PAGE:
Sunday, August 15, 2010

I Corinthians 1:1-3

Παῦλος κλητὸς ἀπόστολος Χριστοῦ Ἰησοῦ διὰ θελήματος θεοῦ, καὶ Σωσθένης ὁ ἀδελφός, τῇ ἐκκλησίᾳ τοῦ θεοῦ τῇ οὔσῃ ἐν Κορίνθῳ, ἡγιασμένοις ἐν Χριστῷ Ἰησοῦ, κλητοῖς ἁγίοις, σὺν πᾶσιν τοῖς ἐπικαλουμένοις τὸ ὄνομα τοῦ κυρίου ἡμῶν Ἰησοῦ Χριστοῦ ἐν παντὶ τόπῳ, αὐτῶν καὶ ἡμῶν: χάρις ὑμῖν καὶ εἰρήνη ἀπὸ θεοῦ πατρὸς ἡμῶν καὶ κυρίου Ἰησοῦ Χριστο
Paul, a called messenger of Christ Jesus through the will of God, and Sosthenes, a brother, to the church (assembly) of God which is in Corinth, having been purified in Christ Jesus, called to be Holy Ones, with all of those who call on the name of our Lord Jesus Christ in every place, theirs and ours. Grace be to you and peace from God our father and the Lord Jesus Christ.
Most translations render ἡγιασμένοις as sanctified and ἁγίοις as Saints.  I have rendered these two words purified and Holy Ones respectively. I was recently asked by my best friend what the difference between the two were.  Here is my attempt to do so.

ἡγιασμένοις (having been purified) is a perfect participle in this passage.  It indicates an action that happened in the past, but is still in affect at the time of this letter being written.  It is from the verb ἁγιάζω.  Here is the definition.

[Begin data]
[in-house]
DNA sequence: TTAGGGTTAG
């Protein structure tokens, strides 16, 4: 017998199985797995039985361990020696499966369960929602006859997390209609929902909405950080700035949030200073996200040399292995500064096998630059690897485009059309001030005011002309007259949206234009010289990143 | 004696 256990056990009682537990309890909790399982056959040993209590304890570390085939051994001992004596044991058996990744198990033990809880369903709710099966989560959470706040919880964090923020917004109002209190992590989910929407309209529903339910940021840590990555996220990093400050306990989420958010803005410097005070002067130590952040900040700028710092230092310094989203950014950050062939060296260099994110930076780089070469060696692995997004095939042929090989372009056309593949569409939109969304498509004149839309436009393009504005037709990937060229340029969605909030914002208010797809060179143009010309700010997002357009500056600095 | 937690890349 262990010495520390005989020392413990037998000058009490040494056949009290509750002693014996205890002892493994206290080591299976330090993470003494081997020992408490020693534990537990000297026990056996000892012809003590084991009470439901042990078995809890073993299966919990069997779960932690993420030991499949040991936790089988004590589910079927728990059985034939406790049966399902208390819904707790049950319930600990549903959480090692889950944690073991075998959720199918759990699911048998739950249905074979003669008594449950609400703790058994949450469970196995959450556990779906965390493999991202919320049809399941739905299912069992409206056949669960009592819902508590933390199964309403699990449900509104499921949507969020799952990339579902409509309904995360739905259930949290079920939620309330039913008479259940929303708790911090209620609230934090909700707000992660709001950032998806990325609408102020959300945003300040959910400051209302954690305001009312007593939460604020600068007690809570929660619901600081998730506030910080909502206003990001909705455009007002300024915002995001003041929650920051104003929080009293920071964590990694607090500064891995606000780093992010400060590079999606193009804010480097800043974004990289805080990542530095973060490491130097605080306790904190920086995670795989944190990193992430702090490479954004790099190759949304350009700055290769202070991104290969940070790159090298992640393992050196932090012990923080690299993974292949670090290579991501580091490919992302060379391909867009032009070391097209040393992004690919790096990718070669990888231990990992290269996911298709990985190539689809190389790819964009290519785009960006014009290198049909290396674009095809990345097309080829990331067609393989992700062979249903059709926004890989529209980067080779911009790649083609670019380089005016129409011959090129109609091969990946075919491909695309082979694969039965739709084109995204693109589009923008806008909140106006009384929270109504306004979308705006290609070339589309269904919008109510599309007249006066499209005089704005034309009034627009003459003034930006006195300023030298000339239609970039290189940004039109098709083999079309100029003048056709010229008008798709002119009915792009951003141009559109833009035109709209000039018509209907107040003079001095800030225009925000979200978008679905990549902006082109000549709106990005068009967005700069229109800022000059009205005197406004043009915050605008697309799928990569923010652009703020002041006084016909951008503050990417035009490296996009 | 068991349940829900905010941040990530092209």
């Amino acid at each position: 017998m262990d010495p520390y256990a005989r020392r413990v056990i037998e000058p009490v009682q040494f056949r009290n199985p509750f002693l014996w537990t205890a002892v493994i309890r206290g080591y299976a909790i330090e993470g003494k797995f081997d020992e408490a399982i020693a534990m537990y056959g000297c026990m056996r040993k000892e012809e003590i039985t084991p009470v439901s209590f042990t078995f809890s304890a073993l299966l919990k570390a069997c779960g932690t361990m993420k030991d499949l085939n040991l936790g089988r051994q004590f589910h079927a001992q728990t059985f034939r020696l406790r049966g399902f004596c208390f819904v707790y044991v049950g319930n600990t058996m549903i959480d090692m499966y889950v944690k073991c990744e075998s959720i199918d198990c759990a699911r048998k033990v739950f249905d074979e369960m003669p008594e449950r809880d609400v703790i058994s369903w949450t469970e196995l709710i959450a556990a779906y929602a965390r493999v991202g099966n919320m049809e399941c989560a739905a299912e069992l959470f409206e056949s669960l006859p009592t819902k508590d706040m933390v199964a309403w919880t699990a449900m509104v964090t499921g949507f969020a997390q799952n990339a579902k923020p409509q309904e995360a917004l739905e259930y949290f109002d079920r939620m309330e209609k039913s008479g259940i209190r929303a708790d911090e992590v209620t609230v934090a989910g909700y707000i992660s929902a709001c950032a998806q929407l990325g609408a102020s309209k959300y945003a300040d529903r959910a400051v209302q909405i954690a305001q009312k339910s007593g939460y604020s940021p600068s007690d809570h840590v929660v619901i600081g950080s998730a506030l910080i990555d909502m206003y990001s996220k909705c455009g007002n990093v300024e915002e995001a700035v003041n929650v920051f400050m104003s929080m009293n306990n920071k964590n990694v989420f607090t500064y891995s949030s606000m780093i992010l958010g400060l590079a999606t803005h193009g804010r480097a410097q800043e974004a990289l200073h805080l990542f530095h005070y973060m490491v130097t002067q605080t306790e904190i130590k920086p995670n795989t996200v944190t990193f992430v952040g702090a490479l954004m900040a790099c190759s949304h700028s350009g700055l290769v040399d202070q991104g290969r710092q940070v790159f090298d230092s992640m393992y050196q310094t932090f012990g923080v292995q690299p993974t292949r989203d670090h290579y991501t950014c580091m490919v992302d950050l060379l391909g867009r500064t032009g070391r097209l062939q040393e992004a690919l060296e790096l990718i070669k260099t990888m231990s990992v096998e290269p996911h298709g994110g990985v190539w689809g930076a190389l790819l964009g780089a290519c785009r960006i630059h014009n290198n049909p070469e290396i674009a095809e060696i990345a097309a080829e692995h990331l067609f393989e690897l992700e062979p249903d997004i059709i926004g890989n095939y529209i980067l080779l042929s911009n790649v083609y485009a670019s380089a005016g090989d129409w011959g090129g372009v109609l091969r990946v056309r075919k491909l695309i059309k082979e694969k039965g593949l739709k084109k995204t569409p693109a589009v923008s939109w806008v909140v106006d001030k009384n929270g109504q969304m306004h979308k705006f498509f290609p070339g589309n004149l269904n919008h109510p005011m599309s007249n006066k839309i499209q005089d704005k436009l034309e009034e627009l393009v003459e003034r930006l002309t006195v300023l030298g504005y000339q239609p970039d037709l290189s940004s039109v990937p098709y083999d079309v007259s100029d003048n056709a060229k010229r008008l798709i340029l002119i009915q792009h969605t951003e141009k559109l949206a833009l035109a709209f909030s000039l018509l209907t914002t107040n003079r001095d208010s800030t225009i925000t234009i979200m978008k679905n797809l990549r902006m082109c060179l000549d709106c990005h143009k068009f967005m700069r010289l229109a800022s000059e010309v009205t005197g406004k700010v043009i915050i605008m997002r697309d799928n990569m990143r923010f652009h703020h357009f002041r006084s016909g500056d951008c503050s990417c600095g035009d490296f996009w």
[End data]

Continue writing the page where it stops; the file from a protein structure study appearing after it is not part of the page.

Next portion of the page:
ἁγιάζω,v  \{hag-ee-ad'-zo}
1) to render or acknowledge, or to be venerable or hallow  2) to separate from profane things and dedicate to God  2a) consecrate things to God  2b) dedicate people to God  3) to purify  3a) to cleanse externally  3b) to purify by expiation: free from the guilt of sin  3c) to purify internally by renewing of the sou
ἁγίοις is a adjective that means holy.  It is formed from the verb ἁγιάζω listed above.  It is being used as a noun here.  So, Saints are literally “holy ones”.

So what's the difference?  They both are very much related to each other.  We can use the word read as an example.  I read vs. I am a reader.  One is a verb and the other is a noun.  A reader is one who reads.  So, a Holy One is one who is purified or cleansed.

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